The German artist Georg Grosz (1893-1959) published a series of water colors and lithographs in 1923, entitled Ecce Homo. His world, the metropolis Berlin, is populated with ugly, mean and greedy people. Like many artists of his generation, Grosz had been traumatized by the atrocities of World War I and was highly critical of the hypocritical society he lived in. Poverty and hunger existed next to extreme richness. In the 1920s the inflation led to spending and a booming night life as if any day could be the last.
Grosz, a dandy who wanted to be an illustrator and a caricaturist, joined the communist party and the Dadaist movement and produced anti-establishment papers and pamphlets. He signed a manifesto calling for ‘immediate regulation of all sexual relations in an international dadaist spirit by the establishment of a Dadaist sex head quarters’ and protested against the anti-obscenity and anti-pornography law in 1926. He was involved in several trials and accused of abusing public morals, not so much because of the sexual explicitness of his work but rather for insulting the army and blasphemy.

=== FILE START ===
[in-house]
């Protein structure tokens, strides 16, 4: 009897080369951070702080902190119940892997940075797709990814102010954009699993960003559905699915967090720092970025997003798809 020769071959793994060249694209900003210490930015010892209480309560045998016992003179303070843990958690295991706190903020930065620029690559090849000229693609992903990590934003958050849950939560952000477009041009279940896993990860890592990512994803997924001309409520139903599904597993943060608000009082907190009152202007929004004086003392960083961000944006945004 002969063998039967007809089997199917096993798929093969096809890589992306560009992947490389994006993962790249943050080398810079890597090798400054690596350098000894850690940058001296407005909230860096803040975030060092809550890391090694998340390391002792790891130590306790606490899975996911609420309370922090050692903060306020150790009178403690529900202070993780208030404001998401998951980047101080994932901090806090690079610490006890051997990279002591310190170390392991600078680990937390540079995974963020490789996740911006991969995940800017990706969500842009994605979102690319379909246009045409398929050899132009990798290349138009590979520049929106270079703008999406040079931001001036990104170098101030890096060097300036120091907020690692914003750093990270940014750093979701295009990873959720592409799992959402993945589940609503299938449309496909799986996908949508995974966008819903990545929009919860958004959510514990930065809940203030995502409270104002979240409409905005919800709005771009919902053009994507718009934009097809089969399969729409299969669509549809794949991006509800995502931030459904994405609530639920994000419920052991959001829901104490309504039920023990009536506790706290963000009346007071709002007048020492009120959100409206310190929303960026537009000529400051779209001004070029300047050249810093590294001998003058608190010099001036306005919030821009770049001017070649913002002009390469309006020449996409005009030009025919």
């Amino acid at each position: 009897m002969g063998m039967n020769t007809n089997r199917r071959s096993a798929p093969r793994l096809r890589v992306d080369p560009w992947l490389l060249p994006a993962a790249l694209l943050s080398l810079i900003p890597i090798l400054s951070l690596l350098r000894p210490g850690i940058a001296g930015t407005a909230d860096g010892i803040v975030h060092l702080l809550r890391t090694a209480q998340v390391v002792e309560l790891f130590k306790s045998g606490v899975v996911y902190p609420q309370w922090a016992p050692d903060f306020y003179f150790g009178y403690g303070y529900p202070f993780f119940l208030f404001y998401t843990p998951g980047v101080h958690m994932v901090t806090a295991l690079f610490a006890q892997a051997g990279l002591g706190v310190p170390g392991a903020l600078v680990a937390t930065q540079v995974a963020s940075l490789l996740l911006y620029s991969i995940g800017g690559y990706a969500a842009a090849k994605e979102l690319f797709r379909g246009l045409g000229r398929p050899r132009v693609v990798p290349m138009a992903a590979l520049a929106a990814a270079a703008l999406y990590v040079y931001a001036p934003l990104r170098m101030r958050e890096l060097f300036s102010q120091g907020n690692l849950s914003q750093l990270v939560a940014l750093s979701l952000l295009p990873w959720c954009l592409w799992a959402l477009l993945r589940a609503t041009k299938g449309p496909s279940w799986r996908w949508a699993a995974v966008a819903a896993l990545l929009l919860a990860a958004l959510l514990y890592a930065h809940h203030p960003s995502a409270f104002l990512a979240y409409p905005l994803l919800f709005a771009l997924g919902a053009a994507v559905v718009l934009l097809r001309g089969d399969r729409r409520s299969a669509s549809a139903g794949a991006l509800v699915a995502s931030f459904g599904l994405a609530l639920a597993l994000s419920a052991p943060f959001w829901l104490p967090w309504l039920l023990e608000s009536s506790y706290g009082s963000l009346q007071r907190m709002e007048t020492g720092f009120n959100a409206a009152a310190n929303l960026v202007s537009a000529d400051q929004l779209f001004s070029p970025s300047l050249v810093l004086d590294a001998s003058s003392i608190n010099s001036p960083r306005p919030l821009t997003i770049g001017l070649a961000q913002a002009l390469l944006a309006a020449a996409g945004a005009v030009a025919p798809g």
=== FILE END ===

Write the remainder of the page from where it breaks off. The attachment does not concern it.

His water colors show frank and honest sexuality, meaty voluptuous women and men full of lust. One may think of them as ugly people as the German judge did at that time. He was no doubt used to esthetical idealizations. Others read these works as social criticism. Certainly exaggeration and satire are part of them. But that makes them real as well. As Grosz said: ‘I see things as I see them, that’s all.’
Grosz emigrated to the United States in 1933. In Germany his work was declared degenerated art and the Nazis deprived him of his nationality. In may 1959 he returned. A few weeks later a girl delivering the news papers discovered him dead at the entrance of an apartment building.
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